Also, the rest of the plant from the chicory root is endive. Hey, look at that, we’re all gourmets now! Learn something new everyday.

  10. Bruce says:
  11. Sephira says:

    As a former barista of several coffee shops, I can tell you it’s an out and out lie. Sawdust is definitely not an acceptable ingredient.

    Now, of course the stuff you buy in the grocery store is definitely going to taste a little different than what you buy behind the coffee counter. The stuff you buy at the grocery store is vaccuum sealed and been sitting there for days. In order to vaccuum seal them, the beans have to sit a bit longer after the roasting process since roasted beans let off carbon dioxide for days after roasting. By the time you buy the coffee from the store, take it home and roast it, it’s already partly stale. Most coffee shops also get vaccuum packed beans, but they use them quickly, whereas you probably go through the store bought stuff in 1-2 weeks.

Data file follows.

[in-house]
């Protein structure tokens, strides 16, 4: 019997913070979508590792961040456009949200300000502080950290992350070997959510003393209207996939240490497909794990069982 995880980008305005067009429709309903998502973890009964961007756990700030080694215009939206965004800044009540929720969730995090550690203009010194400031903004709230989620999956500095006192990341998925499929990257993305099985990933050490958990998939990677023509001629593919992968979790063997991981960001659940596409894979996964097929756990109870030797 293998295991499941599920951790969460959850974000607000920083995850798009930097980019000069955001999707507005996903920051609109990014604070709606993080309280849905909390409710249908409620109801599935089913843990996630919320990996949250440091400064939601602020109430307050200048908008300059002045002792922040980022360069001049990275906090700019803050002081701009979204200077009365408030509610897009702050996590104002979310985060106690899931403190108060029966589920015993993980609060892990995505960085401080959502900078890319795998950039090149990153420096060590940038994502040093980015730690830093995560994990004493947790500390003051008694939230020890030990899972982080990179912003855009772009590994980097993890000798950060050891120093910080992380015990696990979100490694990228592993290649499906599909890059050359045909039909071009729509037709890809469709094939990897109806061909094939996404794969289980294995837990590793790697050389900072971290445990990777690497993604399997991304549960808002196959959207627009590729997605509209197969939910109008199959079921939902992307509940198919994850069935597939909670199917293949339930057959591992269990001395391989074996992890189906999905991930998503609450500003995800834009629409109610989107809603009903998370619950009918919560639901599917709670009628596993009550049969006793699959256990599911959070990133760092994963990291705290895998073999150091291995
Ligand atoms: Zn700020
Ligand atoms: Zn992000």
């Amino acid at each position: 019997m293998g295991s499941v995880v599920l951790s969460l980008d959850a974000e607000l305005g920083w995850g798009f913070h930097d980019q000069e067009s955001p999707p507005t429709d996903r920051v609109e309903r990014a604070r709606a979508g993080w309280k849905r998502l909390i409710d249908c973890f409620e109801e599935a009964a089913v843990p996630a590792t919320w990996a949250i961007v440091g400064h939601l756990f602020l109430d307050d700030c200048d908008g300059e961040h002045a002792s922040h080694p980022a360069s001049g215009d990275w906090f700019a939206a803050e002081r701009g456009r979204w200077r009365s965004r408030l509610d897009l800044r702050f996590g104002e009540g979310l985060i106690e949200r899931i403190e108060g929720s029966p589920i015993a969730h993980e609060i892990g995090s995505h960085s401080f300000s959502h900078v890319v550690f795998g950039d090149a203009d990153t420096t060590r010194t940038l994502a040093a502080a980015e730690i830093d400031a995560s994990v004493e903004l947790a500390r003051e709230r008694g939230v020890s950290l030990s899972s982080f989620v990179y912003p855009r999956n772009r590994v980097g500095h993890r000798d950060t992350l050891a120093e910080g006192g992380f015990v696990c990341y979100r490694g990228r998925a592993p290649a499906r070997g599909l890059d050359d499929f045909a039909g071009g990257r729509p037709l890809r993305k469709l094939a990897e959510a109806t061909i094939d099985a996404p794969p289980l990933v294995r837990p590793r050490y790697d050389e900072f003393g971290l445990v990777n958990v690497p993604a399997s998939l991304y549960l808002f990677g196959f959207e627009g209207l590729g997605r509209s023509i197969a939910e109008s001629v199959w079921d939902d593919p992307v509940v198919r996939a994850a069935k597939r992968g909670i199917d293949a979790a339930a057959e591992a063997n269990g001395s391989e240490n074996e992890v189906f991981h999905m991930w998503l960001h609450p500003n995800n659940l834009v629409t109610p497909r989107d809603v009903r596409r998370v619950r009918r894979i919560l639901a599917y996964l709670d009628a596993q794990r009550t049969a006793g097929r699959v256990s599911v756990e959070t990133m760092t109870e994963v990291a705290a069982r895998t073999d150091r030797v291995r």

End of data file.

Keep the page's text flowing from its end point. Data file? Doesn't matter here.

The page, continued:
Stale coffee tastes bad, and really bitter, so if you stretch the imagination a bit, maybe it tastes like wood.

  12. Falconfire says:

    It aint chicory. For one thing chicory coffee is not bitter (I love the stuff)

    Second its about the cost of good coffee.

    No they are just making shit up

  13. HawkWolf says:

    Did you hear that each iPod contains the blood of tortured factory workers from china? It’s magic. That’s why they sell so many of them.

    Of course the Starbucks indoctrination process is going to be full of statements like, “Starbucks is better than other companies because their beans were pooped out by a civet.” Did you think they’re going to tell you that Starbucks is more expensive and otherwise the same or lesser quality than some other coffees?